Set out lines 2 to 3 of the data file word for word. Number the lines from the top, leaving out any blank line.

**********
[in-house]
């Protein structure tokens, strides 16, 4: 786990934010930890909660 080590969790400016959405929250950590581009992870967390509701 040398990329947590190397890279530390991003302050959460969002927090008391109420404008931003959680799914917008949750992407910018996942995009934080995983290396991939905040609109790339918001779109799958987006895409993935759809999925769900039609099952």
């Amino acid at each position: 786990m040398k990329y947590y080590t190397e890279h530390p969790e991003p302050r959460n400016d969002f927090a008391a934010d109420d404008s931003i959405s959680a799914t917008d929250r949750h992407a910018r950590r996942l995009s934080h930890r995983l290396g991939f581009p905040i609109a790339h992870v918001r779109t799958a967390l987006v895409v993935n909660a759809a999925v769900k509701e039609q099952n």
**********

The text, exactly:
């Protein structure tokens, strides 16, 4: 786990934010930890909660 080590969790400016959405929250950590581009992870967390509701 040398990329947590190397890279530390991003302050959460969002927090008391109420404008931003959680799914917008949750992407910018996942995009934080995983290396991939905040609109790339918001779109799958987006895409993935759809999925769900039609099952």
């Amino acid at each position: 786990m040398k990329y947590y080590t190397e890279h530390p969790e991003p302050r959460n400016d969002f927090a008391a934010d109420d404008s931003i959405s959680a799914t917008d929250r949750h992407a910018r950590r996942l995009s934080h930890r995983l290396g991939f581009p905040i609109a790339h992870v918001r779109t799958a967390l987006v895409v993935n909660a759809a999925v769900k509701e039609q099952n």